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Shock. 2001 May;15(5):372-7.

Influence of temperature during cardiopulmonary bypass on leukocyte activation, cytokine balance, and post-operative organ damage.

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  • 1Department of Pediatric Cardiology, Aachen University of Technology, Germany.


This study examined the hypothesis that core temperature (T(o)) during cardiopulmonary bypass (CPB) influences the perioperative systemic inflammatory response and post-operative organ damage. Twenty-four pigs were assigned to a T(o) regimen during CPB: normothermia (T(o) 37 degrees C; n = 8), moderate hypothermia (T(o) 28 degrees C; n = 8), or deep hypothermia (T(o) 20 degrees C; n = 8). Perioperative leukocyte activation, endotoxin release, and production of tumor necrosis factor-alpha (TNFalpha) and interleukin-10 (IL10) were examined with regard to post-operative organ damage, which was scored at histological examination of tissue probes of heart, lungs, liver, kidney, and ileum, taken 6 h after CPB. Total blood leukocyte count and TNFalpha plasma levels during CPB were significantly lower and IL10 levels were significantly higher in the moderate hypothermic group than in both other groups. Elastase activity, leukotriene B4-, and endotoxin levels were not affected by T(o) regimen. Moderate hypothermia was associated with the lowest histological organ damage score and normothermia with the highest. In all animals organ damage score for heart, lungs, and kidneys correlated significantly with TNFalpha levels at the end of CPB. Our data demonstrate a clear relationship between TNFalpha production during cardiac operations and post-operative multiple-organ damage. Moderate hypothermia, by stimulating IL10 synthesis and suppressing TNFalpha production during CPB, might provide organ protection.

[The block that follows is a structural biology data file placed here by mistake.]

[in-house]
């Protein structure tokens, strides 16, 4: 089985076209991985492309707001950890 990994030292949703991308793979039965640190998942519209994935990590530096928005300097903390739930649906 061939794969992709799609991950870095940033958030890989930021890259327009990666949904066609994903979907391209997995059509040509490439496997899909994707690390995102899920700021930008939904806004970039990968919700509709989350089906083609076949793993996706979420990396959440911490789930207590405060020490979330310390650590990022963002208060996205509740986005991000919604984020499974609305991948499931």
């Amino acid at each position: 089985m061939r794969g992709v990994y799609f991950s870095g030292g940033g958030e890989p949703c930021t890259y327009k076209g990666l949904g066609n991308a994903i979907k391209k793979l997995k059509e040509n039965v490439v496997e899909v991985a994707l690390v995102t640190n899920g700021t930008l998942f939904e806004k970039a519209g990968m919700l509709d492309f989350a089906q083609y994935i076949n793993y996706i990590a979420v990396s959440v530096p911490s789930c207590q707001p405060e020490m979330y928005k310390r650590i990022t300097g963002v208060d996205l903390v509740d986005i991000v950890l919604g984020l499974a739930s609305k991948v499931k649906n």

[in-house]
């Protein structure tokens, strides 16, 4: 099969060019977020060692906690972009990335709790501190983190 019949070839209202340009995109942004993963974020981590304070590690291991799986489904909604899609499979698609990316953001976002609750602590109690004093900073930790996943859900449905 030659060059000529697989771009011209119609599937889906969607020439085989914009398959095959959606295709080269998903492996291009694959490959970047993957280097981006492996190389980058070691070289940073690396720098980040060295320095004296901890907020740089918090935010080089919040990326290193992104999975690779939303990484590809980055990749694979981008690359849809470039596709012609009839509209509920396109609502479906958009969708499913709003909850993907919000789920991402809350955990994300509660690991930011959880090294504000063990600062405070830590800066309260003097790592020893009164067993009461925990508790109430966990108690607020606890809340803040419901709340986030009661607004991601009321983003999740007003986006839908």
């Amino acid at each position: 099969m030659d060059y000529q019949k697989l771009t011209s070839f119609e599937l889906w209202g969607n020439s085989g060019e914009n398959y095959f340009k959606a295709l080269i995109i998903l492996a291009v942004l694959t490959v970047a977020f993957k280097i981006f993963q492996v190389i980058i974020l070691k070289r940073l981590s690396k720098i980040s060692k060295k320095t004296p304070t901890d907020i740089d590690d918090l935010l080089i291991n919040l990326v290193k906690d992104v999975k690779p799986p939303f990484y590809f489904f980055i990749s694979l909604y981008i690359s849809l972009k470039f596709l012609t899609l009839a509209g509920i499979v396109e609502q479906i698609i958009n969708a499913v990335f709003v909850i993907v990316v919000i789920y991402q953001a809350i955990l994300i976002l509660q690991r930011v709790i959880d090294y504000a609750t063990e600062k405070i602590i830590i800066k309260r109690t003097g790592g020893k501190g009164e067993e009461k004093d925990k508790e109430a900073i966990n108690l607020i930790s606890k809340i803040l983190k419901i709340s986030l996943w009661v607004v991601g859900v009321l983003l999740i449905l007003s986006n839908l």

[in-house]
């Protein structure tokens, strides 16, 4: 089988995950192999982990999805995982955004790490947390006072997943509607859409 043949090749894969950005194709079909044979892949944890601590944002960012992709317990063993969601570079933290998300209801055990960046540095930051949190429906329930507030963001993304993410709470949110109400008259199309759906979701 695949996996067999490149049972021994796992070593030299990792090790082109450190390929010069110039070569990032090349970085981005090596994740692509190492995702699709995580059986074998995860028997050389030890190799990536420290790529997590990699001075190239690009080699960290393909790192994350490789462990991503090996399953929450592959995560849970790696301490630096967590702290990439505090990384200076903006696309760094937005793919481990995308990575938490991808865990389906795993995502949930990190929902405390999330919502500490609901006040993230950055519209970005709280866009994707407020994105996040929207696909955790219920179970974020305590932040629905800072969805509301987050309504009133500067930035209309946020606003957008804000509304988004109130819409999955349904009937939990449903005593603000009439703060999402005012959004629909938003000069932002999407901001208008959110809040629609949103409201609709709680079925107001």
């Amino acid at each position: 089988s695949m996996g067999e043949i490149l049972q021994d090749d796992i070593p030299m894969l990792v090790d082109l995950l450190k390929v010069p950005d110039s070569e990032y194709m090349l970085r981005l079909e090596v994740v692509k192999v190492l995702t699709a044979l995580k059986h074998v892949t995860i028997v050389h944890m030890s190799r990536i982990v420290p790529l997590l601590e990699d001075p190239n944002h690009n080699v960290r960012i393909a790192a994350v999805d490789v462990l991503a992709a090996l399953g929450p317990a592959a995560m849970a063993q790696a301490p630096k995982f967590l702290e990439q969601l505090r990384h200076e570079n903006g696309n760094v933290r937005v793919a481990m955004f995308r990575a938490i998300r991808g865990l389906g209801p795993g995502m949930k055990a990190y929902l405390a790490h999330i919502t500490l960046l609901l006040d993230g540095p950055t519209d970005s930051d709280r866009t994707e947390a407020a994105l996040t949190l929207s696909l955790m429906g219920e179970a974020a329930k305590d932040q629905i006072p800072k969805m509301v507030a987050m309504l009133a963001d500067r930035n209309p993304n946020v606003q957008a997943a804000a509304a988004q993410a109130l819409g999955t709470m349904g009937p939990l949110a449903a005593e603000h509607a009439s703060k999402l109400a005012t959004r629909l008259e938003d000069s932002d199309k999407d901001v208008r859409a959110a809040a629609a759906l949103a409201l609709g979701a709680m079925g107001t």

[PubMed - indexed for MEDLINE]
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